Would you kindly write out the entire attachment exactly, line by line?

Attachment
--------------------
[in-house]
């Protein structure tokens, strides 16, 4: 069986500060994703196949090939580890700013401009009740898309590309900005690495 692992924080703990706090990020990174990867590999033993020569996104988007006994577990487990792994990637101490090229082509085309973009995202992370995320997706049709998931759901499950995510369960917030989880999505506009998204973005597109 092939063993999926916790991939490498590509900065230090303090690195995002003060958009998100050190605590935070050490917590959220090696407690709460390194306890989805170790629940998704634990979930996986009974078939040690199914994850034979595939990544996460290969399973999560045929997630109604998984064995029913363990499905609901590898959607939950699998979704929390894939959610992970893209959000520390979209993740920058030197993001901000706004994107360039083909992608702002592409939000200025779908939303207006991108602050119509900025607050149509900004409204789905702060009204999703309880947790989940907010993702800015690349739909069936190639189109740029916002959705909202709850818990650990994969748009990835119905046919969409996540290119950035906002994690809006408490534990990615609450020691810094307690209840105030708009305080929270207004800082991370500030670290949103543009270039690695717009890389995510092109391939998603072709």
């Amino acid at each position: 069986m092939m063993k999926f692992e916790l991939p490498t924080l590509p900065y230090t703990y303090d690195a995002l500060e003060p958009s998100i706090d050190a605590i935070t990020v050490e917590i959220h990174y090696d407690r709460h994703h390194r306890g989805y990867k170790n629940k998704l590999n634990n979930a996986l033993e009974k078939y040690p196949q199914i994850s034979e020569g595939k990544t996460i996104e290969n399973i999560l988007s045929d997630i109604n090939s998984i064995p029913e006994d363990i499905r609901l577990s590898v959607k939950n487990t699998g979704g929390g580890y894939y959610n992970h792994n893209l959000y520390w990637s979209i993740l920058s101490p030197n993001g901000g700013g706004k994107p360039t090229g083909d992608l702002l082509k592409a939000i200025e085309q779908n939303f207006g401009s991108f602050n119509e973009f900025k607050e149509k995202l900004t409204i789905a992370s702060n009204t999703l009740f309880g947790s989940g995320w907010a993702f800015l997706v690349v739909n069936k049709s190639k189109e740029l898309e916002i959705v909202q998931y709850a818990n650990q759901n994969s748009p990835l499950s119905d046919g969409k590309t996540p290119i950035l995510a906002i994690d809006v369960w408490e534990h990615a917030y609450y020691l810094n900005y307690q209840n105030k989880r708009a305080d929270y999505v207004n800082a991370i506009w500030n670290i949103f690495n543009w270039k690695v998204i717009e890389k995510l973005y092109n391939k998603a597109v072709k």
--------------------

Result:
[in-house]
């Protein structure tokens, strides 16, 4: 069986500060994703196949090939580890700013401009009740898309590309900005690495 692992924080703990706090990020990174990867590999033993020569996104988007006994577990487990792994990637101490090229082509085309973009995202992370995320997706049709998931759901499950995510369960917030989880999505506009998204973005597109 092939063993999926916790991939490498590509900065230090303090690195995002003060958009998100050190605590935070050490917590959220090696407690709460390194306890989805170790629940998704634990979930996986009974078939040690199914994850034979595939990544996460290969399973999560045929997630109604998984064995029913363990499905609901590898959607939950699998979704929390894939959610992970893209959000520390979209993740920058030197993001901000706004994107360039083909992608702002592409939000200025779908939303207006991108602050119509900025607050149509900004409204789905702060009204999703309880947790989940907010993702800015690349739909069936190639189109740029916002959705909202709850818990650990994969748009990835119905046919969409996540290119950035906002994690809006408490534990990615609450020691810094307690209840105030708009305080929270207004800082991370500030670290949103543009270039690695717009890389995510092109391939998603072709």
């Amino acid at each position: 069986m092939m063993k999926f692992e916790l991939p490498t924080l590509p900065y230090t703990y303090d690195a995002l500060e003060p958009s998100i706090d050190a605590i935070t990020v050490e917590i959220h990174y090696d407690r709460h994703h390194r306890g989805y990867k170790n629940k998704l590999n634990n979930a996986l033993e009974k078939y040690p196949q199914i994850s034979e020569g595939k990544t996460i996104e290969n399973i999560l988007s045929d997630i109604n090939s998984i064995p029913e006994d363990i499905r609901l577990s590898v959607k939950n487990t699998g979704g929390g580890y894939y959610n992970h792994n893209l959000y520390w990637s979209i993740l920058s101490p030197n993001g901000g700013g706004k994107p360039t090229g083909d992608l702002l082509k592409a939000i200025e085309q779908n939303f207006g401009s991108f602050n119509e973009f900025k607050e149509k995202l900004t409204i789905a992370s702060n009204t999703l009740f309880g947790s989940g995320w907010a993702f800015l997706v690349v739909n069936k049709s190639k189109e740029l898309e916002i959705v909202q998931y709850a818990n650990q759901n994969s748009p990835l499950s119905d046919g969409k590309t996540p290119i950035l995510a906002i994690d809006v369960w408490e534990h990615a917030y609450y020691l810094n900005y307690q209840n105030k989880r708009a305080d929270y999505v207004n800082a991370i506009w500030n670290i949103f690495n543009w270039k690695v998204i717009e890389k995510l973005y092109n391939k998603a597109v072709k």